But the social networking site hasn’t stopped there. Considering the link between skill building and job growth, they have since taken the steps to be more than a communication channel, offering an extensive platform and set of tools that links employees, companies, students and educational opportunities.

 

Plot points

The company’s most ambitious, upcoming tool is called The Economic Graph. In theory, because students (prospective, LI
current & alumni), job seekers, employees, businesses and schools are all on LinkedIn, the Economic Graph will reveal the jobs that are available, the skills needed to do them, and the schools or alternative learning programs you can use to attain those skills. Having bought online learning website Lynda.com around the time they announced the Economic Graph, Linkedin-offered skill building courses are likely to be incorporated in the big plan.

 

Our first live glimpse at this transparent, data fueled system starts with Linkedin Edu.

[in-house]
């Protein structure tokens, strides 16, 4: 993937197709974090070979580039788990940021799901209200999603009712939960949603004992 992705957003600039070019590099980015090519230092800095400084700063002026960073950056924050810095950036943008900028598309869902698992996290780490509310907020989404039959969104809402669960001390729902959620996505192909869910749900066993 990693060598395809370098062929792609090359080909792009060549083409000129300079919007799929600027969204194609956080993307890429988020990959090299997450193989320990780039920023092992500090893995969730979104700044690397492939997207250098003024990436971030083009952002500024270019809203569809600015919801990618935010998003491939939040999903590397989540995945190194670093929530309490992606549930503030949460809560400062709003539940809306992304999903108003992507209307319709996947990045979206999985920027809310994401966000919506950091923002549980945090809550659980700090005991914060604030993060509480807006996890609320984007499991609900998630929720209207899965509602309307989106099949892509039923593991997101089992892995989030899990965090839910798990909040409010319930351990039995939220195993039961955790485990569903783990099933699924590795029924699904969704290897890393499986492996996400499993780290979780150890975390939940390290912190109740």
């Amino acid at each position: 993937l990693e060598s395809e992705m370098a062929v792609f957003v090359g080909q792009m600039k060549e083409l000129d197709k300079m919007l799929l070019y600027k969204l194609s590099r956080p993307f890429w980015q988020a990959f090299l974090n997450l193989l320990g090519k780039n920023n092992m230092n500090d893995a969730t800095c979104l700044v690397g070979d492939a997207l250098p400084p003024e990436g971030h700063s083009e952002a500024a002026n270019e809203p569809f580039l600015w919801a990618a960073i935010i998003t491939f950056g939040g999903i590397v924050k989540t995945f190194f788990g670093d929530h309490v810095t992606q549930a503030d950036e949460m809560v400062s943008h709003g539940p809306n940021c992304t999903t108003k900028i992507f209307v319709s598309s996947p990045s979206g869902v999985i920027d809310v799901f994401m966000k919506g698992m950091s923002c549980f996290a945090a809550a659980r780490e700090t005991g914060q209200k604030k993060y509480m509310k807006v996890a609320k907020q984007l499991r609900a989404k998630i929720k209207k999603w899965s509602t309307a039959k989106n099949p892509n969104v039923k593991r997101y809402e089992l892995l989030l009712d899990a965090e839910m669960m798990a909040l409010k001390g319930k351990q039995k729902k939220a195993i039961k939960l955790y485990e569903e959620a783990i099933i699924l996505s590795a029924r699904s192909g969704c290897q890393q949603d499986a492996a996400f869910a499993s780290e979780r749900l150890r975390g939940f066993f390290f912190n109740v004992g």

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While we can’t say it’s the prettiest place to plan your academic/professional itinerary, it does have much of what they’ve promised. The three categories, What do you want to study, Where do you want to work, and Where do you want to live, all filter around each other, and so does the collection of schools as you start to make selections. Want to study Computer Science, live in Boston and work for Oracle? Here is a list of nine schools to help you get there: